Sylvie Chaussée-Hostein was interviewed for the French language KDP Newsletter, and one point she covered was that marketing and promoting her ebook was difficult, but with the help of MyKindex her ebook rose to the third spot in the French Kindle Store best seller list and second overall:

Le plus difficile restait cependant à venir : le marketing. Le savoir-faire (en l’occurrence le « savoir-écrire »), c’est bien, Mais sans le faire-savoir, ce n’est rien ! Or, comme la plupart des auteurs, je ne sais pas me vendre et je déteste cela (même écrire cette rubrique est une petite torture…). Des amis dévoués, l’entraide et l’échange de conseils entre auteurs autoédités, puis un appréciable coup de pouce de MyKindex, m’ont aidé à me faire connaître. Nuit Blanche a atteint la 3e position au classement général des ebooks sur Amazon, et la 2e dans la catégorie « Policier et suspense ». Même si son score fluctue depuis, cette performance reste un immense bonheur. La vingtaine de commentaires, très élogieux, aussi (non, ils n’émanent pas tous d’amis !). Et les seules critiques portent sur le fait que… c’est trop court ! Je trouve cela extrêmement flatteur.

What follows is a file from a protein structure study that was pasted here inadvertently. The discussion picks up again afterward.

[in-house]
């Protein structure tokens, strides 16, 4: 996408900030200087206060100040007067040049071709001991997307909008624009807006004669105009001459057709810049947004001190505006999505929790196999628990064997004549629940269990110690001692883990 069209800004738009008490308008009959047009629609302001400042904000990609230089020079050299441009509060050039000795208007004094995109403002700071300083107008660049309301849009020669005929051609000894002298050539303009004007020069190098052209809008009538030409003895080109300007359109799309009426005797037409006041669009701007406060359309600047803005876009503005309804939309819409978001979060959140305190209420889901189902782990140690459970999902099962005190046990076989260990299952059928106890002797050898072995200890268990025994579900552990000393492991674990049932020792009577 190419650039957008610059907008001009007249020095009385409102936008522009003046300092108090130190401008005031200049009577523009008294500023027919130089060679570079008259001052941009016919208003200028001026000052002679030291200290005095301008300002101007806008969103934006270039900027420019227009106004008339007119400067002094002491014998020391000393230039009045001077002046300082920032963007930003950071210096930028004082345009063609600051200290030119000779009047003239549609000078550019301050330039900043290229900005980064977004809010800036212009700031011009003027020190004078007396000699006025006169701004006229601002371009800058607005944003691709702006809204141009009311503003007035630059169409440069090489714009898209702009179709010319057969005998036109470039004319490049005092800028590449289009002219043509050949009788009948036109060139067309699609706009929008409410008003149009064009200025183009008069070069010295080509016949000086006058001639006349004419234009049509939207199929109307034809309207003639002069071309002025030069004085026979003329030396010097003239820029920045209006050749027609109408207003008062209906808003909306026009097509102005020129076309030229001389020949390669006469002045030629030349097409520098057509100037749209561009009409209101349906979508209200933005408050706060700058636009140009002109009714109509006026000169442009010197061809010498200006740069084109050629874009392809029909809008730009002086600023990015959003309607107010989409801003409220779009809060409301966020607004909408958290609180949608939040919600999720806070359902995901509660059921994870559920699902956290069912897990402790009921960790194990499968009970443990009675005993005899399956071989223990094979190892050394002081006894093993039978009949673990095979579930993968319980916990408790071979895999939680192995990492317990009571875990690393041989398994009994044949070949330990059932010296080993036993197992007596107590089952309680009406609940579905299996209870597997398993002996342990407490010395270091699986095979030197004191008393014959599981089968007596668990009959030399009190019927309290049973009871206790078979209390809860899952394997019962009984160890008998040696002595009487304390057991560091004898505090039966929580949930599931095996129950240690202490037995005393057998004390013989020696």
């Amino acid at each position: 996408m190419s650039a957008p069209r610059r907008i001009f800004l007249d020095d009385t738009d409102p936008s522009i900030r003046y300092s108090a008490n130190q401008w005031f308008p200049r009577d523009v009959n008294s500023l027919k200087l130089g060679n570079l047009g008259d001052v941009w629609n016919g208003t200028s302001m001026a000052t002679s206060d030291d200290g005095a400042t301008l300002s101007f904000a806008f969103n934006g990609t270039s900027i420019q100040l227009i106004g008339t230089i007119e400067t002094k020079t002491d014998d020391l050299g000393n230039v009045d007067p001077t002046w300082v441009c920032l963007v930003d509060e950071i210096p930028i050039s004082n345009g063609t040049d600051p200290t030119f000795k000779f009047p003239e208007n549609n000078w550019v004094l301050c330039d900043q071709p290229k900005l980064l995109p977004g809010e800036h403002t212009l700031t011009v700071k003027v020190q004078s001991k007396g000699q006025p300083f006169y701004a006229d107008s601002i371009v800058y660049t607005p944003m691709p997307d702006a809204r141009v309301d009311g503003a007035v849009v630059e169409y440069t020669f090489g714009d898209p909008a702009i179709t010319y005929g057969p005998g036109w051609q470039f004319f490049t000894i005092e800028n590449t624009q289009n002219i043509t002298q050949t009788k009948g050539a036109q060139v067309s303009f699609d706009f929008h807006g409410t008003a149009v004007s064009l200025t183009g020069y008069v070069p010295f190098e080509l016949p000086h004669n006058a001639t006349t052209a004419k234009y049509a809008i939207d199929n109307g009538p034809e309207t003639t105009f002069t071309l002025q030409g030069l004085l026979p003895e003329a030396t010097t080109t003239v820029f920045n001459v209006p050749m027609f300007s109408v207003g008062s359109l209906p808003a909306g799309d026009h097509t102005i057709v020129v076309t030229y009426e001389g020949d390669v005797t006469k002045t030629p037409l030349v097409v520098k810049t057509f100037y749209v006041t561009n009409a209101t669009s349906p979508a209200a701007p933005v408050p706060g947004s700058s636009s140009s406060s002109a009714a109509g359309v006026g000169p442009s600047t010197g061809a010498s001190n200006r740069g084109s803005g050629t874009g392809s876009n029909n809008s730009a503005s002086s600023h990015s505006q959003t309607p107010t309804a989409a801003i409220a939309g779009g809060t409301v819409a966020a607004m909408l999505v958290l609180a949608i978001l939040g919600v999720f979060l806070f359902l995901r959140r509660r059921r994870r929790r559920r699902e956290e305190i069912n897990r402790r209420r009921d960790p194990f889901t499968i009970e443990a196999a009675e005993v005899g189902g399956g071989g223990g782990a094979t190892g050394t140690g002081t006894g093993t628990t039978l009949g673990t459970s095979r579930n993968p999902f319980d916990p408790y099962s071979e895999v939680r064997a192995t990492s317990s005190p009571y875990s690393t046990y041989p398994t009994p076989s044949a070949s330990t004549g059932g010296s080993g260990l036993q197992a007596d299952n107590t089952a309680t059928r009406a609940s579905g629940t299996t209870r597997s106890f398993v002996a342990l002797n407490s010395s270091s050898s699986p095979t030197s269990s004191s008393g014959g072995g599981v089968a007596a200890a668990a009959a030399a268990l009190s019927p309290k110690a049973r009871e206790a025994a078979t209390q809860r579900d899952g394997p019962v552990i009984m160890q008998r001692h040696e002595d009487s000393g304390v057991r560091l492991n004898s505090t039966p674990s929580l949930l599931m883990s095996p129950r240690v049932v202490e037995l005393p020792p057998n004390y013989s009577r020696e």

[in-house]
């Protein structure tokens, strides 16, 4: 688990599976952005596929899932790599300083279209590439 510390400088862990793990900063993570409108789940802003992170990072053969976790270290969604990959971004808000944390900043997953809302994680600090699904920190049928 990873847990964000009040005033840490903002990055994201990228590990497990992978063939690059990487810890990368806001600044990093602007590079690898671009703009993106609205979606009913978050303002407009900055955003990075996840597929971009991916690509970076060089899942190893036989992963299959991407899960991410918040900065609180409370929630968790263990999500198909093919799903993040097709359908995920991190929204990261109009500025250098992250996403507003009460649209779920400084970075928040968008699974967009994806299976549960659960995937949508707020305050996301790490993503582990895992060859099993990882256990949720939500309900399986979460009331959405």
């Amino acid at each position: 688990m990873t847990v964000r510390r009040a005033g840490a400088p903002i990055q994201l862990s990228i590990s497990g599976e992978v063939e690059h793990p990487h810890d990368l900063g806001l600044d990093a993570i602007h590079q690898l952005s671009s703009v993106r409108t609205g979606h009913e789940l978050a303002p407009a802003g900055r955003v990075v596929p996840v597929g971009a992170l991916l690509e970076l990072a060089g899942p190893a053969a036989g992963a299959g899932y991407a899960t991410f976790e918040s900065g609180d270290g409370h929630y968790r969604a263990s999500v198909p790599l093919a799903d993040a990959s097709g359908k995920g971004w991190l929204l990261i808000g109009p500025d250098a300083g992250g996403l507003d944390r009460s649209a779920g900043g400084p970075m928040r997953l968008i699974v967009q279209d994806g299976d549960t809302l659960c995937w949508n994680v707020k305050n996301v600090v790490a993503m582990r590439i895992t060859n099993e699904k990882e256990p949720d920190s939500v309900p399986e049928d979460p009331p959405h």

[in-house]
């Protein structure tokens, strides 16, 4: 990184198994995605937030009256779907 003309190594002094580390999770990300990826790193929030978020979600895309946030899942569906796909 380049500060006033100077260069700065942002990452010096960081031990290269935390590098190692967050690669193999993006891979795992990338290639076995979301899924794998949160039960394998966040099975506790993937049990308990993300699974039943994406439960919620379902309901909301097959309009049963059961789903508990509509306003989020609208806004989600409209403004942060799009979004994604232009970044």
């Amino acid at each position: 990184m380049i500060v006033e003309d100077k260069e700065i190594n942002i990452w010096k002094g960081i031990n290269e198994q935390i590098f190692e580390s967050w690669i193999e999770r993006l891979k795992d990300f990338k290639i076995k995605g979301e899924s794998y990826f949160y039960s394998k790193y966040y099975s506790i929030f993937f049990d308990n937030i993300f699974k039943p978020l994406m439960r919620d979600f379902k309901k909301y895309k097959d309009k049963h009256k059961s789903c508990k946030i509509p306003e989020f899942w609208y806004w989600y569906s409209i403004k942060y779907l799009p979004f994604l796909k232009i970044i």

You gotta wonder how Amazon let that story go through without a fact check, don’t you?

This story hasn’t broken yet in English language blogs, but Actualitte has been covering it in French. Yesterday they posted an interview of Sébastien Cerise, the founder of MyKindex. He defended the service, and argued that it was not breaking any of Amazon’s rules nor was it breaking any laws.

That could well be true, but I expect that Amazon will take steps to block MyKindex. It might not violate the letter of any of Amazon’s rules but it does render the best seller list suspect. That damages Amazon’s credibility, and I don’t think they’ll like that.